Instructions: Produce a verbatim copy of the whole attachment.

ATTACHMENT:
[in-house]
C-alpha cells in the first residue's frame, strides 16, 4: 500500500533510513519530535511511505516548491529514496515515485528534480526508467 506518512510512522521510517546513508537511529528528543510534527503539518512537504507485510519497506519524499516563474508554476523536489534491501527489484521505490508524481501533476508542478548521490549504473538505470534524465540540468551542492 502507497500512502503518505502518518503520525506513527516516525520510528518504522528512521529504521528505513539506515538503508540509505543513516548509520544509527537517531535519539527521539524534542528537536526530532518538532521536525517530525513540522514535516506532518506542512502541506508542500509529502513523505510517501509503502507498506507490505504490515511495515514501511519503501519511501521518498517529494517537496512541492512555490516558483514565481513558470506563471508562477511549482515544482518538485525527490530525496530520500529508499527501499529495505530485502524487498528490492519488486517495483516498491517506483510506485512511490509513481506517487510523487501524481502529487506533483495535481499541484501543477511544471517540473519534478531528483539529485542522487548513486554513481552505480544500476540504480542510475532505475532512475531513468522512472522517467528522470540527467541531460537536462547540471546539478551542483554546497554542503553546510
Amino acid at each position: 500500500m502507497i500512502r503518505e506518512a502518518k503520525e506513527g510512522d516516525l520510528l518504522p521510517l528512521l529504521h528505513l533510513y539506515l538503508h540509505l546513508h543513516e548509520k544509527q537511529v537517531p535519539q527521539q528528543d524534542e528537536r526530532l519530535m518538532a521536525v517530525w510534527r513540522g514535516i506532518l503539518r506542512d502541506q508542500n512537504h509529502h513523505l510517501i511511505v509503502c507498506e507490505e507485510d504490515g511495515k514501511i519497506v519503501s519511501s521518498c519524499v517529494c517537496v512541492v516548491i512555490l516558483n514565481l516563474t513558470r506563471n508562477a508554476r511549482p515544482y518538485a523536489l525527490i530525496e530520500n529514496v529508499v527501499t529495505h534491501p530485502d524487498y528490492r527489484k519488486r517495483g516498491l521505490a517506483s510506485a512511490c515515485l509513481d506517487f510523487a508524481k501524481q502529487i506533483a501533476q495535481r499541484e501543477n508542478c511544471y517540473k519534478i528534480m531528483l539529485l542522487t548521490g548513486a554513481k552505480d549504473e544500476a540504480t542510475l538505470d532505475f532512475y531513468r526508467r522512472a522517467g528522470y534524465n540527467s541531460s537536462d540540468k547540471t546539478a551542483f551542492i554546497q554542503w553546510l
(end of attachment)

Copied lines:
[in-house]
C-alpha cells in the first residue's frame, strides 16, 4: 500500500533510513519530535511511505516548491529514496515515485528534480526508467 506518512510512522521510517546513508537511529528528543510534527503539518512537504507485510519497506519524499516563474508554476523536489534491501527489484521505490508524481501533476508542478548521490549504473538505470534524465540540468551542492 502507497500512502503518505502518518503520525506513527516516525520510528518504522528512521529504521528505513539506515538503508540509505543513516548509520544509527537517531535519539527521539524534542528537536526530532518538532521536525517530525513540522514535516506532518506542512502541506508542500509529502513523505510517501509503502507498506507490505504490515511495515514501511519503501519511501521518498517529494517537496512541492512555490516558483514565481513558470506563471508562477511549482515544482518538485525527490530525496530520500529508499527501499529495505530485502524487498528490492519488486517495483516498491517506483510506485512511490509513481506517487510523487501524481502529487506533483495535481499541484501543477511544471517540473519534478531528483539529485542522487548513486554513481552505480544500476540504480542510475532505475532512475531513468522512472522517467528522470540527467541531460537536462547540471546539478551542483554546497554542503553546510
Amino acid at each position: 500500500m502507497i500512502r503518505e506518512a502518518k503520525e506513527g510512522d516516525l520510528l518504522p521510517l528512521l529504521h528505513l533510513y539506515l538503508h540509505l546513508h543513516e548509520k544509527q537511529v537517531p535519539q527521539q528528543d524534542e528537536r526530532l519530535m518538532a521536525v517530525w510534527r513540522g514535516i506532518l503539518r506542512d502541506q508542500n512537504h509529502h513523505l510517501i511511505v509503502c507498506e507490505e507485510d504490515g511495515k514501511i519497506v519503501s519511501s521518498c519524499v517529494c517537496v512541492v516548491i512555490l516558483n514565481l516563474t513558470r506563471n508562477a508554476r511549482p515544482y518538485a523536489l525527490i530525496e530520500n529514496v529508499v527501499t529495505h534491501p530485502d524487498y528490492r527489484k519488486r517495483g516498491l521505490a517506483s510506485a512511490c515515485l509513481d506517487f510523487a508524481k501524481q502529487i506533483a501533476q495535481r499541484e501543477n508542478c511544471y517540473k519534478i528534480m531528483l539529485l542522487t548521490g548513486a554513481k552505480d549504473e544500476a540504480t542510475l538505470d532505475f532512475y531513468r526508467r522512472a522517467g528522470y534524465n540527467s541531460s537536462d540540468k547540471t546539478a551542483f551542492i554546497q554542503w553546510l